Recent discussions with our brokers have revealed that they have trouble recruiting suitable staff. Finding the right people can be difficult and we thought we’d help with a few pointers towards improving the quality of your recruitment process
Finding new people for your business is time consuming and if you are advertising, or using a recruitment consultant, it can be expensive. There’s nothing worse than investing all that time and effort to realise, within the first few weeks, that you’ve got a problem and it’s not going to work out.
Statistics show that:
- The average cost of a bad hiring decision can equal 30% of the individual’s first-year potential earnings.
- In one study, 43% of respondents cited the need to fill positions quickly as the main reason that bad hires are made.
- So it pays to take your time and make a well-thought out and reasoned decision. Avoid the temptation to fill a vacancy quickly and take a methodical approach. Here are a few tips:
Meeting the candidates
One study highlighted the four critical mistakes recruiters make when meeting and dealing with candidates:
- Judging candidates too quickly rather than taking the time to analyse their skills and behavioural traits.
- Running through the interview on autopilot rather than critically analysing the responses.
- Failing to follow up promptly and provide detailed feedback to help both parties decide if the role is right for the candidate.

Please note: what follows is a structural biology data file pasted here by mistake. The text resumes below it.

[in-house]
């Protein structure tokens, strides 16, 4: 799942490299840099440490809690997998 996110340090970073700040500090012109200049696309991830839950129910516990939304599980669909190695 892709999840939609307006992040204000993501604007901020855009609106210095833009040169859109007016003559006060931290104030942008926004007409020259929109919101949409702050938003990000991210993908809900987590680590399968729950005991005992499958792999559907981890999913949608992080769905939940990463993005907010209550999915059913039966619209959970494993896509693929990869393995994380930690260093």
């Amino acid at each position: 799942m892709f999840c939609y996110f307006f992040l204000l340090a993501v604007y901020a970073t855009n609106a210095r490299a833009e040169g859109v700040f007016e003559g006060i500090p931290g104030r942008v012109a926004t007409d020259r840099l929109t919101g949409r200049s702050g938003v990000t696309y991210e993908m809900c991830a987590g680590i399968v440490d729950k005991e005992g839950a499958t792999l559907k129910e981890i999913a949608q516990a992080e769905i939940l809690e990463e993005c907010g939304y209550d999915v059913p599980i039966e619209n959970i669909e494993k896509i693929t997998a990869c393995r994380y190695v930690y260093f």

- Not staying relevant and letting conversations drift away from the core selection decisions.
So be prepared and focus on what is important…
- Think about how you want to draw up a short-list. Once you’ve reviewed the CVs and checked them against your criteria, it may be more efficient to have a quick phone conversation with a number of people who seem worth taking a closer look at. Many are tempted to run interviews straight away but a quick call can efficiently determine whether the CV is a fair description of someone’s ability. Keep it short and ask just a few questions critical to the role. Make sure that your questioning is the same to all applicants so that you can reliably compare them.
- .hereYou need to understand these people’s behavioural traits. Only you will know the type of person you want. Do you need an outgoing person who will get along in a noisy, open plan office? If so, you’ll favour an extrovert who will thrive in that environment. Or do you have a very quiet office where people get on with their work and there is less interaction and socialising? Maybe an introvert will be a better fit. Pre-screening candidates with tests will help you form a better understanding of their personality. This can be expensive, but the recruitment company Monster has a list of free tests which can be found
- In the interview use a consistent set of questions for all candidates. Don’t rely on your ‘gut feelings’ about people as they walk through the door. It’s a classic mistake, as you can then miss critical details when asking more about their experience and views.
- Be clear about what you see as the benefits and the challenges of working for you. If you over sell your company you run the risk of creating disappointment when the candidate appreciates the reality of the job.
In future articles we will look at HR software which can improve the management of your staff, and at ways to keep them motivated. If there are any other topics you need help on, please send us your views at email@example.com.
All examples provided by Premium Credit Limited are for illustrative purposes only and not to be considered as advice or relied upon by you, your employees or agents. Premium Credit Limited accepts no liability for the content provided. You should consult your own advisors for all advice on your regulatory and legal requirements.